Thursday, June 6, 2019

The military career of Flight Lt. James Doohan

The D-Day Blogathon is an event memorializing the events of June 6, 1944 through film, hosted by Hamlette’s Soliloquy and Coffee, Classics and Craziness. For a complete list of participating bloggers, visit the links at the host sites.

I blew a chance to meet James Doohan. It was the mid-90s, and I was at a comic book convention — in Boston, perhaps, but I can’t swear to that. This was during my venture into self-publishing my own comics, and I was on my way to a panel discussion I had thought would help me in my fledgling career. I strode down a carpeted hall. To my left were tables with artists and celebrity guests from TV and film. If you’ve ever been to a con, you know they’re a regular sight, even if they have no direct connection to comics or even sci-fi/fantasy.

I looked and there he was: Scotty from Star Trek.


My pace slowed. I hadn’t been a Trekkie very long. While I was certainly familiar with The Original Series, I didn’t have warm, fuzzy feelings of nostalgia for the Magnificent Seven. It was The Next Generation that got me hooked. Doohan’s presence was significant to me, and I had a “Whoa” moment, but I didn’t feel a great urge to stop and speak to him because that panel was about to start. Plus, the vibe I got from him was of someone who would’ve preferred to have been somewhere else at the moment, though I may have been wrong. I continued toward the panel.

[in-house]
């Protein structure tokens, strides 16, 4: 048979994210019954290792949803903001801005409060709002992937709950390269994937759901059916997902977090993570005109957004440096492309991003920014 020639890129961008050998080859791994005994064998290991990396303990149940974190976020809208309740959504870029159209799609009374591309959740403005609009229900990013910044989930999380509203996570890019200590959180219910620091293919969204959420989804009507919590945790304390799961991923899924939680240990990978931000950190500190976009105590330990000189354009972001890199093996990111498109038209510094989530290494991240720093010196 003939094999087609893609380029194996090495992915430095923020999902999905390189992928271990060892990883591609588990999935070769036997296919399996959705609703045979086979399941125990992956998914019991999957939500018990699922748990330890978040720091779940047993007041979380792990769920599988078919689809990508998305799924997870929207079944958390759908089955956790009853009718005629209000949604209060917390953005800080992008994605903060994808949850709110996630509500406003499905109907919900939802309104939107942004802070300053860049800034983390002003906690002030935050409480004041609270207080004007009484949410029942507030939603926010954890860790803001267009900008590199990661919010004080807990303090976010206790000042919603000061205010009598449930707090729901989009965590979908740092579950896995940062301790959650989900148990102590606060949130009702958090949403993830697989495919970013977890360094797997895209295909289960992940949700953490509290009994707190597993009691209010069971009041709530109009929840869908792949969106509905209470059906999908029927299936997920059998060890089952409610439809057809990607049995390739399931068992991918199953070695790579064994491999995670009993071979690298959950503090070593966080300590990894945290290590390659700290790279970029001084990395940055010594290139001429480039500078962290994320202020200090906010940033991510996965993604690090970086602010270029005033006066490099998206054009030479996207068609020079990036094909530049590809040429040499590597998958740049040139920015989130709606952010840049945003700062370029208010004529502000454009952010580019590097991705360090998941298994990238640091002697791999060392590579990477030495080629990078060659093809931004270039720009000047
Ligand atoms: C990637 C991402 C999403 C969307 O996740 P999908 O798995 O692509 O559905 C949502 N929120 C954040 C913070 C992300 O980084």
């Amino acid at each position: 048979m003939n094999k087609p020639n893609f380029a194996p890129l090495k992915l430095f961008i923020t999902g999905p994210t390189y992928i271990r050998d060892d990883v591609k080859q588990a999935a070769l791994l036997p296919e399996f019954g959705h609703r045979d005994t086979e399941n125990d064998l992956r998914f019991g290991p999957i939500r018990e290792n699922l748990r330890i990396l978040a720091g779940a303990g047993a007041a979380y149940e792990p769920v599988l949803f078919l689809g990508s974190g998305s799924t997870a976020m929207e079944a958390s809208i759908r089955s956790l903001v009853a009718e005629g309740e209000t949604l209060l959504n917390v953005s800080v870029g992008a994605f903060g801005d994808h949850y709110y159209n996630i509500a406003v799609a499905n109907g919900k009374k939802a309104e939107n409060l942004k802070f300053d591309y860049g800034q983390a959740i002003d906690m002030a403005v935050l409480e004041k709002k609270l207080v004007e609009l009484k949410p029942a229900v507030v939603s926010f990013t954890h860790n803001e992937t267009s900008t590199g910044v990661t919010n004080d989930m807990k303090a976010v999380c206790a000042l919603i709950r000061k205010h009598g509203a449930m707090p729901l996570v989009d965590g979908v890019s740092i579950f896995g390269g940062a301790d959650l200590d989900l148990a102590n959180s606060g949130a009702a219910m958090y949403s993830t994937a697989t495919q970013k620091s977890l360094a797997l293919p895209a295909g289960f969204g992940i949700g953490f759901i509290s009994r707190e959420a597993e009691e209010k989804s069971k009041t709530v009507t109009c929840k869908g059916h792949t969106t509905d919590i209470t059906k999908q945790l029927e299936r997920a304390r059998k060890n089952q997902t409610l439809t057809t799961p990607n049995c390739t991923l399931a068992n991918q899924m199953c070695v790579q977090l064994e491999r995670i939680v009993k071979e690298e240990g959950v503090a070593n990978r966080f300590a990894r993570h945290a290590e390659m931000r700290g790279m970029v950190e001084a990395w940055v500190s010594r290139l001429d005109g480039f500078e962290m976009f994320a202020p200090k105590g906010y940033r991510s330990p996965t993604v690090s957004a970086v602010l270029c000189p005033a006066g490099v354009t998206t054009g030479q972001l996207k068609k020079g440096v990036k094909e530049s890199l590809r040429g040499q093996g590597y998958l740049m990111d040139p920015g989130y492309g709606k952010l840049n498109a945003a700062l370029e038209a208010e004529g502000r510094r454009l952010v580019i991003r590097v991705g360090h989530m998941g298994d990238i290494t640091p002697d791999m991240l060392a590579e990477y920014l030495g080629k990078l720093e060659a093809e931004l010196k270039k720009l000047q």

In later years, I’d meet other fans, like Bibi, and would go to more cons. When Doohan died in 2005, I was a bigger Trekkie with a deeper appreciation of TOS and its cast. I thought of that moment in Boston and regretted not stopping for Doohan. Still do. I hope this post will be my way of making up for it, however inadequately.

As Scotty, Doohan ran the engineering section of the Enterprise. Maybe he couldn’t change the laws of physics, but he had a knack for keeping the ship in one piece and out of danger long enough for Spock to come up with a solution for Captain Kirk to implement. Simon Pegg’s take on Scotty in the new movies may be a bit over the top at times, but Scotty always had a comic side to him. Just don’t make fun of the Enterprise in his presence. (Doohan’s son Chris has taken over the role in the fan-made web series Star Trek Continues.)

Doohan worked mostly in television, both in America and his native Canada. Prior to Trek, he appeared in such shows as Gunsmoke, The Twilight Zone, Bonanza, The Fugitive, The Man from UNCLE and many more. Earlier, he had a thriving career in Canadian radio, known for his ability with different voices and accents. I’m here today, though, to discuss a part of his past few know about: his military record during World War 2, specifically, his participation in D-Day.

World War 2 remains an evergreen inspiration for world cinema. Hollywood has a very good track record for films about the Allied invasion at Normandy, France. Here’s a list of some of the best ones, and here’s an overview of D-Day itself.

Doohan was part of the Royal Canadian Artillery. He made lieutenant while part of the 14th Field Artillery Regiment, Third Canadian Infantry Division. The artillery unit of an armed forces is responsible for large-caliber land weapons, like howitzers or mortars.